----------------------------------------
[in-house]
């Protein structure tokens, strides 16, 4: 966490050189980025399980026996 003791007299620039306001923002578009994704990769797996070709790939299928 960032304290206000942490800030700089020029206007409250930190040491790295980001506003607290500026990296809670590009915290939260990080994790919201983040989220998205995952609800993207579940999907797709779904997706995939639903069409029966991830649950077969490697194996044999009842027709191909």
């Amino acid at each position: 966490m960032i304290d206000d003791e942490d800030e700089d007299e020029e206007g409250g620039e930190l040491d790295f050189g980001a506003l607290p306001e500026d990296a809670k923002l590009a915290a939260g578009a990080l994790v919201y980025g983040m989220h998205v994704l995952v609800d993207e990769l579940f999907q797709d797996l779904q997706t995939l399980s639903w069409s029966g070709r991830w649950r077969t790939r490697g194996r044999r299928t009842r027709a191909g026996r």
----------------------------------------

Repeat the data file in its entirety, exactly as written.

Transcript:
[in-house]
């Protein structure tokens, strides 16, 4: 966490050189980025399980026996 003791007299620039306001923002578009994704990769797996070709790939299928 960032304290206000942490800030700089020029206007409250930190040491790295980001506003607290500026990296809670590009915290939260990080994790919201983040989220998205995952609800993207579940999907797709779904997706995939639903069409029966991830649950077969490697194996044999009842027709191909």
């Amino acid at each position: 966490m960032i304290d206000d003791e942490d800030e700089d007299e020029e206007g409250g620039e930190l040491d790295f050189g980001a506003l607290p306001e500026d990296a809670k923002l590009a915290a939260g578009a990080l994790v919201y980025g983040m989220h998205v994704l995952v609800d993207e990769l579940f999907q797709d797996l779904q997706t995939l399980s639903w069409s029966g070709r991830w649950r077969t790939r490697g194996r044999r299928t009842r027709a191909g026996r």